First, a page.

Last week I brought you the recipe for damn perfect vegan hamantaschen – simple, sweet, and majorly flavorful, and I promised to share the butter version. Here they are in all their buttery, flaky, tender glory!
My mother’s hamantaschen are the stuff of legend, delicate and flavorful. They stand in stark contrast to the mass-manufactured, gritty, crumbly, rock-hard pucks that circulated at childhood Purim parties. I love a food challenge – tinkering with a beloved recipe to make it accessible to everyone! So, in an effort to create a recipe worthy of Queen Esther’s Vegan Feast and my beloved vegan friends, I entered the world of mashed bananas, margarine, and egg replacements. I emerged victorious, and with a shockingly popular Instagram post as motivation, I find myself returning to this happy blog.
Update: recipe is on the blog!!! Vegan #hamantaschen (stuffed cookies, these ones with poppyseed filling), consider yourselves conquered! Recipe coming soon to the blog! . . . #inseasonnow #foodandwinehealth #buzzfeast #buzzfeedfood #thekitchn #nytfood #huffposttaste #todayfood #mindbodygram #f52grams #eeeeeats #BAreaders #foodblogfeed #healthyaperture #feedfeed #marthafood #fwx #kosher #foodlikewhoa #jewishfoodhero #jewisheater #girlsonfood #nosherium #vegan #veganbaking #foodblogger #cookies #baking
This year for Thanksgiving, I have a round-up of poignant stories, timely anecdotes, and Thanksgiving recipes in the flavors of the world. First up? My first memories of this, most welcoming of American holidays.
My first Thanksgiving was in first grade. As I have mentioned before, my family are immigrants who never really adopted Thanksgiving, so my school experience was absolutely formative. Together, newly arrived and American-born, white, black, and asian, Russian and Israeli, we learned about Thanksgiving. We churned our own butter, and ate it on cornbread, listened to the child-friendly version of the Thanksgiving story and watched Molly’s Pilgrim, as short film based on a book written by a Russian Jewish immigrant. To this day, just thinking of the film makes me tear up – the bullying, the loneliness, and the eventual realization that her family are also part of Thanksgiving. The moral of the story is that there are pilgrims in every generation, coming to the United States in search of freedom and a better life. And that together, all of us – immigrants, descendants of immigrants, and Native Americans – are what makes America great.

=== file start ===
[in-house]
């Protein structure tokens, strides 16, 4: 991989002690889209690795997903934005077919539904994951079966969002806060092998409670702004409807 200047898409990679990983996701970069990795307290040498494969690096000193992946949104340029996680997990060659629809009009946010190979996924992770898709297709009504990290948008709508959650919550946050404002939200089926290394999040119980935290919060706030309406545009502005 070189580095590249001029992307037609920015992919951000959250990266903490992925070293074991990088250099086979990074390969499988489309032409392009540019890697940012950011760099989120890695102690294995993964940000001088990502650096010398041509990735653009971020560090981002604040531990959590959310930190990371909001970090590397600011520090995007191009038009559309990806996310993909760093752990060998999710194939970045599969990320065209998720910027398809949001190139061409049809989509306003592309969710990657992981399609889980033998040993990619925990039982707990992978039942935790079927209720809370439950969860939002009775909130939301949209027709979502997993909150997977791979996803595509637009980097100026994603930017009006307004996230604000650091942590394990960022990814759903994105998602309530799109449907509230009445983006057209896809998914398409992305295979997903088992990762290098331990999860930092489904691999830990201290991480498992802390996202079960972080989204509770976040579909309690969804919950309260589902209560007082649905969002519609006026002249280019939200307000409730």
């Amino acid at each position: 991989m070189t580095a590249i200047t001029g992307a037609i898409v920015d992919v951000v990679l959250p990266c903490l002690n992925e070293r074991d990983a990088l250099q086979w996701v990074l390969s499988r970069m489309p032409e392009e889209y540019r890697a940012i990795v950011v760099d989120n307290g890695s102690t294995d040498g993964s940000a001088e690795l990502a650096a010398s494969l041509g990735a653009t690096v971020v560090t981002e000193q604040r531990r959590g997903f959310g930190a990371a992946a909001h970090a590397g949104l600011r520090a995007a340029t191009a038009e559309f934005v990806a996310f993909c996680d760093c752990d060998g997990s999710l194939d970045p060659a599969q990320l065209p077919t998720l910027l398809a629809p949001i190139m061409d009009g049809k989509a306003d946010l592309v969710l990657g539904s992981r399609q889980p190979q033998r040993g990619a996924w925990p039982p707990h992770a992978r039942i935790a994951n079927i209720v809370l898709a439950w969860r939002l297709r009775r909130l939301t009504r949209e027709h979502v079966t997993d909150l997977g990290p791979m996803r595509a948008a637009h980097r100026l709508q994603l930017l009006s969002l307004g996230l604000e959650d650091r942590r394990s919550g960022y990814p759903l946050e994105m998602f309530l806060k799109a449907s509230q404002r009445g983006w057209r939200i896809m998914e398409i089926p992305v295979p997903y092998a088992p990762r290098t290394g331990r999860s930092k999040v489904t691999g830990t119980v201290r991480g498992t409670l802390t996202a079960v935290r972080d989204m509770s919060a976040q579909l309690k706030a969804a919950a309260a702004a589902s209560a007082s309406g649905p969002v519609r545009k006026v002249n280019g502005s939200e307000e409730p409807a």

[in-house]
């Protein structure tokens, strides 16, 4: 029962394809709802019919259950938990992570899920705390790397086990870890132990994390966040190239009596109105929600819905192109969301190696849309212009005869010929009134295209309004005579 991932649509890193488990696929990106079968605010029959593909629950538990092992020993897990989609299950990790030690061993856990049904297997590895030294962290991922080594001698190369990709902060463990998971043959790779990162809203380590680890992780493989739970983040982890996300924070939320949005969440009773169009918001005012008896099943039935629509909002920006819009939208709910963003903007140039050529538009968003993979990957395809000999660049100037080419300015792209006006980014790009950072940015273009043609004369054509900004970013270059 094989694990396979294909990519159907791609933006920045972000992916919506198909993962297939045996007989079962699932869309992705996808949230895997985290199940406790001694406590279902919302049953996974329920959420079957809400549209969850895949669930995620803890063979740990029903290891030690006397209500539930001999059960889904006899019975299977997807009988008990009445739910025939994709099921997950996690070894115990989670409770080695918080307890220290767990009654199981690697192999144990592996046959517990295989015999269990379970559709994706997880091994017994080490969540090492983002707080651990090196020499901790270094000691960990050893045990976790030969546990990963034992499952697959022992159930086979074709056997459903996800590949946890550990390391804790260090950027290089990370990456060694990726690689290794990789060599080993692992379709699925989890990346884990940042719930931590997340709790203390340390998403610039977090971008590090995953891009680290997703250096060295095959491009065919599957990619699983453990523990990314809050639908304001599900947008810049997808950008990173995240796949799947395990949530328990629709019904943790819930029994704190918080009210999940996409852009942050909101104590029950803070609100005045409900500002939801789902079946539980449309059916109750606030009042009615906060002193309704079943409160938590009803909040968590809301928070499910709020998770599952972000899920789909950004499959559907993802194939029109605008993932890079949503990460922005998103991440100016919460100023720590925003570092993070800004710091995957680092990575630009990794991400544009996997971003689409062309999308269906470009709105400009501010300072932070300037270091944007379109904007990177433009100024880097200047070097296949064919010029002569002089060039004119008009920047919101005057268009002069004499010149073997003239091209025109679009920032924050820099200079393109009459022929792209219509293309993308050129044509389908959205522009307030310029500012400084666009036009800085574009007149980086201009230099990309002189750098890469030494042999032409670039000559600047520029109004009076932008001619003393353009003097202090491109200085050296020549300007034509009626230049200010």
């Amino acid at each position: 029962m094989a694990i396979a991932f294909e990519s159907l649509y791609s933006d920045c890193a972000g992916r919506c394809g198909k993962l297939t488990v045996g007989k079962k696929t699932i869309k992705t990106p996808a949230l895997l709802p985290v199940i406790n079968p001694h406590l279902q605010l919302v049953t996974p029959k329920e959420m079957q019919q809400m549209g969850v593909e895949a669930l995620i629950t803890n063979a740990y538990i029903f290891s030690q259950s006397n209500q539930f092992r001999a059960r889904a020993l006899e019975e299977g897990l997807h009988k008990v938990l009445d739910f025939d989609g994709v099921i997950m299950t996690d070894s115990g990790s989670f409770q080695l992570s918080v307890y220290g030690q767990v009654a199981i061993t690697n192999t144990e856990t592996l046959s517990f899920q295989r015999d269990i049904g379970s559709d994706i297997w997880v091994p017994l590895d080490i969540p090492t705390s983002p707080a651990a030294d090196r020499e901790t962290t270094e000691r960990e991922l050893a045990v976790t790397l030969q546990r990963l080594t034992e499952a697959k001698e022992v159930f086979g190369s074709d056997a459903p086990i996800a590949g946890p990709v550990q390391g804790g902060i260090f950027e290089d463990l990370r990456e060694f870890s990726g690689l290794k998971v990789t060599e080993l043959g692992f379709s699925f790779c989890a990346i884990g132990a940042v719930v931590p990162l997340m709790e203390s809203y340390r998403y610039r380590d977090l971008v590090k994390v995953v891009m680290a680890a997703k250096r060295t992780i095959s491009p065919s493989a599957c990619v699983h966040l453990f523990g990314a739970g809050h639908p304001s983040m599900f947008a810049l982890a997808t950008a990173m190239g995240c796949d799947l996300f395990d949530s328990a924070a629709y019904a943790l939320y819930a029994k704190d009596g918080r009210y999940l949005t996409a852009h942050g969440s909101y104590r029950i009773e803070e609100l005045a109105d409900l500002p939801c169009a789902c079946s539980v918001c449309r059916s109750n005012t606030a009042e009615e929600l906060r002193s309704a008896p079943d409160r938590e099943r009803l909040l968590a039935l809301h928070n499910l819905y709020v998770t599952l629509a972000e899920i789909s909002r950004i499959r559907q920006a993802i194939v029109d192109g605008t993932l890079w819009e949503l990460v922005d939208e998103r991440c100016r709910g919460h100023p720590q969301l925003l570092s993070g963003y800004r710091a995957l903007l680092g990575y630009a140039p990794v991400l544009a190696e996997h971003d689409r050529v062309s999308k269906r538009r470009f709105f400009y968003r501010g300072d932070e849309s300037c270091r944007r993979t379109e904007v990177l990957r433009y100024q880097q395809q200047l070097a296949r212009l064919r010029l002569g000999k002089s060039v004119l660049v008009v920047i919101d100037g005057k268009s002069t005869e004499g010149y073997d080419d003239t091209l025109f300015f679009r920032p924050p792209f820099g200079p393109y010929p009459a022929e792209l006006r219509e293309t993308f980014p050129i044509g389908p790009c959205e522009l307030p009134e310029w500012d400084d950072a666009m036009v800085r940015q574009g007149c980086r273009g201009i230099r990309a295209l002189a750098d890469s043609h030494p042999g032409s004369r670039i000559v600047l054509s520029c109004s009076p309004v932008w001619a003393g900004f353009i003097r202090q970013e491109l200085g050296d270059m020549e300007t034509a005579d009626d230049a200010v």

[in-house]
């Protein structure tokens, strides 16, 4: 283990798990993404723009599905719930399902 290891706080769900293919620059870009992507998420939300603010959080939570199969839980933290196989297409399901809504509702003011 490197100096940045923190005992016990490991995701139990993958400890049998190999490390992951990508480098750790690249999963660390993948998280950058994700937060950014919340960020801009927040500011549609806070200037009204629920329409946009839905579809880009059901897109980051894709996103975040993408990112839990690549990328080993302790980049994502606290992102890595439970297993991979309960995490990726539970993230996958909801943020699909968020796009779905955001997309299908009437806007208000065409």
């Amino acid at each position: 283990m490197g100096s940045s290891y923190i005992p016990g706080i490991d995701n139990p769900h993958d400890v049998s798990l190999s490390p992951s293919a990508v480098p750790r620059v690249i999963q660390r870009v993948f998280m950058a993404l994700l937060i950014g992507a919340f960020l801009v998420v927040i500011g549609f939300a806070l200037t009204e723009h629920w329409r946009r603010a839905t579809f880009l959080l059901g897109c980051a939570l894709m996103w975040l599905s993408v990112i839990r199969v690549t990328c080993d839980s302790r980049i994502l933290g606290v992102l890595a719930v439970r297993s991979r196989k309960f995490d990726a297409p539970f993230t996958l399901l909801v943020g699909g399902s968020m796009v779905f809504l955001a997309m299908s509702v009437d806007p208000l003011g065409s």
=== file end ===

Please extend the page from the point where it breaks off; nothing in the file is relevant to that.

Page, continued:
There’s nothing more festive than a collection of beautiful cheeses, fruit, and honey. I love cheese. Seriously. The way I screened caterers for our wedding was by asking them what they could do for a couple that really loves cheese. We ended up going with the chef who said “Oh, we can make a cheese extravaganza!” I also love how easy it is to prepare a beautiful centerpiece cheese board without fussing around with cooking, baking, or excessive chopping. No fuss, no muss!
There are many, many, too many articles about building a cheese plate. It starts getting overwhelming and a little too esoteric – get a mix of textures! one of each type of milk! have special pairings for each cheese! Good grief. If you need a primer from an absolute cheese expert, check out Madame Fromage’s post.
One of my favorite techniques is so simple – decide on a type of milk and explore the breadth of those cheeses. In this case, I chose goat cheeses because I love how they pair with crisp apples and unique, dark honey like Nude Bee’s buckwheat honey. When Nude Bee reached out offering to send me some of their single-varietal honey for Rosh HaShanah, I checked out their website and the first thing I fixated on was the buckwheat honey. I was delighted when it was included in my gift box!
I chose these three goat cheeses at my local cheese shop:
The venue for this party is your choice of board. I used a gorgeous marble board because it gives me lots of space to spread out, but I have successfully served cheeses on wood cutting boards, slate tiles, stoneware and porcelain plates and platters, etc. A warning – pre-slice hard cheeses to avoid having too sharp a knife in the middle of the action. Any cheese that can’t be cut with a normal dinner knife is, in my opinion, a little too hard for the center of a board.
You’ll need some interesting apples to go with your tasty cheese and beautiful honey! I like Mutsu (also called Crispin) for their lovely freckled pale green skin and perfectly crisp texture. They sometimes have a bit of russet on the stem end – a little bit of darker, rougher skin. I enjoy their textural contrast and balanced sweetness a lot. The other apple I used for this cheese plate was a lovely red and yellow-skinned Jonathan – tart and firm – just right for dipping in honey or topping with cheese.
Cheeses, especially soft gloopy ones like the chèvre d’argental need a vehicle. You can definitely use apple slices, but some crackers are welcome too. I used Mary’s Gone Crackers for a gluten-free, kosher, nut-free option as well as La Panzanella Rosemary Minis.
If you feel inclined, add some pomegranate seeds for a festive touch, but be prepared for people to get really keen about finding every single aril! Add some olives if you want, or some pickled green beans. Make sure you have little napkins/serviettes because people are going to get messy! There you have it, a delicious appetizer, dessert, or snack with maximum wow for your effort buck!
Have a very fruitful, sweet, creamy, and funky new year!